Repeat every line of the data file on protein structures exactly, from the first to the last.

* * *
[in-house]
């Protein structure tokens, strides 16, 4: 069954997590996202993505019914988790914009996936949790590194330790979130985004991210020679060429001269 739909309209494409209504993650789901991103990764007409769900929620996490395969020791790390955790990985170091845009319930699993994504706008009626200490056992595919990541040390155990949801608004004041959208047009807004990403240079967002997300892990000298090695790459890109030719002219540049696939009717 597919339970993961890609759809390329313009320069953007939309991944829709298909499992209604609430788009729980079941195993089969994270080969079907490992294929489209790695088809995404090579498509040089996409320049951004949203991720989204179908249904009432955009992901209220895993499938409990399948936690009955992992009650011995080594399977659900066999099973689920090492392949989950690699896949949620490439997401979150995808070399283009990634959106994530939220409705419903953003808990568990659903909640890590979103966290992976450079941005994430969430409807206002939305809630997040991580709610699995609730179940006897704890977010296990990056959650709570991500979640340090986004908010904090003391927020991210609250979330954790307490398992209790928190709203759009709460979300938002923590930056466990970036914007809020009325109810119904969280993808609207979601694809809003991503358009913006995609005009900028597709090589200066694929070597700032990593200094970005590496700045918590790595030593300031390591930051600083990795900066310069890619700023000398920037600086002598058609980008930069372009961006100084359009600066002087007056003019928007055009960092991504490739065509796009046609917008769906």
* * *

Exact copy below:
[in-house]
């Protein structure tokens, strides 16, 4: 069954997590996202993505019914988790914009996936949790590194330790979130985004991210020679060429001269 739909309209494409209504993650789901991103990764007409769900929620996490395969020791790390955790990985170091845009319930699993994504706008009626200490056992595919990541040390155990949801608004004041959208047009807004990403240079967002997300892990000298090695790459890109030719002219540049696939009717 597919339970993961890609759809390329313009320069953007939309991944829709298909499992209604609430788009729980079941195993089969994270080969079907490992294929489209790695088809995404090579498509040089996409320049951004949203991720989204179908249904009432955009992901209220895993499938409990399948936690009955992992009650011995080594399977659900066999099973689920090492392949989950690699896949949620490439997401979150995808070399283009990634959106994530939220409705419903953003808990568990659903909640890590979103966290992976450079941005994430969430409807206002939305809630997040991580709610699995609730179940006897704890977010296990990056959650709570991500979640340090986004908010904090003391927020991210609250979330954790307490398992209790928190709203759009709460979300938002923590930056466990970036914007809020009325109810119904969280993808609207979601694809809003991503358009913006995609005009900028597709090589200066694929070597700032990593200094970005590496700045918590790595030593300031390591930051600083990795900066310069890619700023000398920037600086002598058609980008930069372009961006100084359009600066002087007056003019928007055009960092991504490739065509796009046609917008769906």